Spending a day in Paris: boats, books and baking

Written by on November 17, 2017 in Guest Blogs

Conciergerie building Paris at dusk

The anticipation of warm, thick, hot chocolate in little expresso sized cups was alluring. Indulgent pastries and a huge array of chocolate and candy to choose, persuaded me to rise from my slumberous bed and cross the river Seine to the South Bank with my friend. I wanted a spirit of Paris without all the legwork nor the long list of “to see today”. A leisurely stroll along the quay, to find the perfect spot opposite Notre Dame and watch Paris float by was calling. We had arrived the night before from London by Eurostar and celebrated with a bottle of rose in the hotel bar.

We were staying at the gorgeous Hotel Castille, on the Rue De Cambon next to Chanel’s flagship head office. I didn’t have the nerve to say hello to Karl (Largerfeld, Chanel’s creative director), but I did lust after the clothes in the window. In the meantime the hotel room was found to have a double bed – and we two girls had ordered twin beds, but not wanting to be a nuisance and the bed being huge, we decided to stay put. The bathroom though, had one luxurious towelling robe – not two. I buzzed down for another, which was duly sent.  Later on passing reception, one member of staff gave me a curious smile and wished all three of us a wonderful time. All three – what on earth did he mean?

On the left bank of the river a few Peniche [houseboat conversions to restaurants] were doing a roaring trade in early morning strong hot chocolate. We breathed in the sights and enjoyed the moment. The view across the Seine to Notre-Dame is as Paris as you can get.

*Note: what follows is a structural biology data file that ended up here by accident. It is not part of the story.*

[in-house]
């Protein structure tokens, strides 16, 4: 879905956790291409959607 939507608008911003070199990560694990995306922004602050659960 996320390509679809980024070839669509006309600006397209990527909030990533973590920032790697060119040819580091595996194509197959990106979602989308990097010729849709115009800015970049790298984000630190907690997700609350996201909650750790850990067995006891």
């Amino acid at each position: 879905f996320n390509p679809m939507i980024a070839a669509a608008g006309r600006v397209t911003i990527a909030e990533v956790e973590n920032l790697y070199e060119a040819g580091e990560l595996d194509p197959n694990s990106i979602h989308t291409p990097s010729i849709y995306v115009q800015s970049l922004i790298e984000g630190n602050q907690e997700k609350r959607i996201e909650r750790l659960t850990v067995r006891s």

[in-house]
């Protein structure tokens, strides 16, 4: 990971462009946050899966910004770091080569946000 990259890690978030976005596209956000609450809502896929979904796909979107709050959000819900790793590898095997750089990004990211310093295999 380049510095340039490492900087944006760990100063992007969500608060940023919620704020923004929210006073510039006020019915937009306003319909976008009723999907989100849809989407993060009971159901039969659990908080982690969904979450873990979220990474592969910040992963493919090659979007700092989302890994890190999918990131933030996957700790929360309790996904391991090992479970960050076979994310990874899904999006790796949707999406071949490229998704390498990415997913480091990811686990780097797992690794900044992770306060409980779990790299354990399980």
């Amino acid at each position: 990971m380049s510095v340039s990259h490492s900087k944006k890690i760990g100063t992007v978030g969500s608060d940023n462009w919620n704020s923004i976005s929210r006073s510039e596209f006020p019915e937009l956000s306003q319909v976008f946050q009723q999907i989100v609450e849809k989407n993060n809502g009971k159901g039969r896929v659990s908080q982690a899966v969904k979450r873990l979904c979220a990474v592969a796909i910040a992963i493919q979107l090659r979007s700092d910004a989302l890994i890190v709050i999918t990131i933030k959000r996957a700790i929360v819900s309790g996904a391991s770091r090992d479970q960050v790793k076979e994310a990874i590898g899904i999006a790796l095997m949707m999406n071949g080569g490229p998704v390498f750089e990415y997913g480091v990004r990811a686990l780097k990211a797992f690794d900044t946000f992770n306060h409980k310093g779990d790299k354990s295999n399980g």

We mooched along the quay enjoying the Bouquinistes, famous for their green timber book-boxes. There is something wonderful about finding an author you love, in my case Emile Zola, tucked away in their depths. With this find – an English translation too, my day was perfect.

Second hand book stalls along the Seine River ParisThe back streets, full of second hand book sellers, art supply shops, galleries and jewellers led us further west in search of candy and cakes. Paris is full of pastries and we stumbled, literally, into a small café that also sold tea. We chose six mini pastries and a few chocolates, along with tea au lait and lots of sugar. Delicious, scrumptious, taste tingling. We paused between each one to savour the layered flavours of mint, orange, marzipan, bitter chocolate, strawberry, vanilla, coffee and honey. Little candy coloured paper cases held each one, and soon they were gone and we were grinning like Cheshire cats.

From here we ventured deep into the South Bank looking at craft shops, jewellers and book binders. There is a very thin house here, so thin you can almost miss it, snuggled behind other facades. For me, the workmanship of the ateliers here is what Paris is all about. In London, my home town, it is disappearing to investing oligarchs, but in Paris they are still thriving. We shopped at the huge music/book store Boulinier which has an amazing collection of comic books for sale. The French adore animation, including Japanese anime and the whole floor was heaving with hundreds upon hundreds of illustrated books.